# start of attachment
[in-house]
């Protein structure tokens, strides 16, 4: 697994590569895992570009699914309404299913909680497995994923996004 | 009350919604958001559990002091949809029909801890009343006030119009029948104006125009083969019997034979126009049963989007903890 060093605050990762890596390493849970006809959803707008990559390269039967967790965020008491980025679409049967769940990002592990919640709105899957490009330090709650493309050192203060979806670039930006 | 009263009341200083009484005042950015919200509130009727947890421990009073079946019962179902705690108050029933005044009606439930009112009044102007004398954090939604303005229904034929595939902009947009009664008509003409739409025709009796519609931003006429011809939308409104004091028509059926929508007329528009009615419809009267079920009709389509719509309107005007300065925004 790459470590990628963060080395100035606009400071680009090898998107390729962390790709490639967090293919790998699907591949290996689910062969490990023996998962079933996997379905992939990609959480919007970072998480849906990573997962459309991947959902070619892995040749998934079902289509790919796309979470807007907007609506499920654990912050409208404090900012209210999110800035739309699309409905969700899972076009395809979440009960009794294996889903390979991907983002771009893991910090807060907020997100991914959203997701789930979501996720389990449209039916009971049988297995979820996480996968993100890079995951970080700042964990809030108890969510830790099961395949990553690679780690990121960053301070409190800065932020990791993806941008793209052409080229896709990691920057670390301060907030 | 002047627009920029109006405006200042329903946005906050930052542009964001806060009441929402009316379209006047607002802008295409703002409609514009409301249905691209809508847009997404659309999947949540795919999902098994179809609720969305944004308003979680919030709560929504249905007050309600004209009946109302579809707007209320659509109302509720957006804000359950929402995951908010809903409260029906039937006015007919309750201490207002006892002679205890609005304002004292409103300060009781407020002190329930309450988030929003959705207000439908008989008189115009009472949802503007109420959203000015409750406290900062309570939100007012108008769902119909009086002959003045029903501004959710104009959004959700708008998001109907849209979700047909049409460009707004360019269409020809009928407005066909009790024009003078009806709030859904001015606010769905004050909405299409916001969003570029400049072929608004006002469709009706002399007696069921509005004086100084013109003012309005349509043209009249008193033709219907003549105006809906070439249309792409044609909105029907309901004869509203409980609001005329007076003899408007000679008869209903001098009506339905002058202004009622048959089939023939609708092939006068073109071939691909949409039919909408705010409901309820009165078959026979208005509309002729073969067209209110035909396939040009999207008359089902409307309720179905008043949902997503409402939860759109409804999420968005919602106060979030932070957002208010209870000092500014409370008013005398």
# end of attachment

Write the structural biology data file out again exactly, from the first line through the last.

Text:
[in-house]
């Protein structure tokens, strides 16, 4: 697994590569895992570009699914309404299913909680497995994923996004 | 009350919604958001559990002091949809029909801890009343006030119009029948104006125009083969019997034979126009049963989007903890 060093605050990762890596390493849970006809959803707008990559390269039967967790965020008491980025679409049967769940990002592990919640709105899957490009330090709650493309050192203060979806670039930006 | 009263009341200083009484005042950015919200509130009727947890421990009073079946019962179902705690108050029933005044009606439930009112009044102007004398954090939604303005229904034929595939902009947009009664008509003409739409025709009796519609931003006429011809939308409104004091028509059926929508007329528009009615419809009267079920009709389509719509309107005007300065925004 790459470590990628963060080395100035606009400071680009090898998107390729962390790709490639967090293919790998699907591949290996689910062969490990023996998962079933996997379905992939990609959480919007970072998480849906990573997962459309991947959902070619892995040749998934079902289509790919796309979470807007907007609506499920654990912050409208404090900012209210999110800035739309699309409905969700899972076009395809979440009960009794294996889903390979991907983002771009893991910090807060907020997100991914959203997701789930979501996720389990449209039916009971049988297995979820996480996968993100890079995951970080700042964990809030108890969510830790099961395949990553690679780690990121960053301070409190800065932020990791993806941008793209052409080229896709990691920057670390301060907030 | 002047627009920029109006405006200042329903946005906050930052542009964001806060009441929402009316379209006047607002802008295409703002409609514009409301249905691209809508847009997404659309999947949540795919999902098994179809609720969305944004308003979680919030709560929504249905007050309600004209009946109302579809707007209320659509109302509720957006804000359950929402995951908010809903409260029906039937006015007919309750201490207002006892002679205890609005304002004292409103300060009781407020002190329930309450988030929003959705207000439908008989008189115009009472949802503007109420959203000015409750406290900062309570939100007012108008769902119909009086002959003045029903501004959710104009959004959700708008998001109907849209979700047909049409460009707004360019269409020809009928407005066909009790024009003078009806709030859904001015606010769905004050909405299409916001969003570029400049072929608004006002469709009706002399007696069921509005004086100084013109003012309005349509043209009249008193033709219907003549105006809906070439249309792409044609909105029907309901004869509203409980609001005329007076003899408007000679008869209903001098009506339905002058202004009622048959089939023939609708092939006068073109071939691909949409039919909408705010409901309820009165078959026979208005509309002729073969067209209110035909396939040009999207008359089902409307309720179905008043949902997503409402939860759109409804999420968005919602106060979030932070957002208010209870000092500014409370008013005398």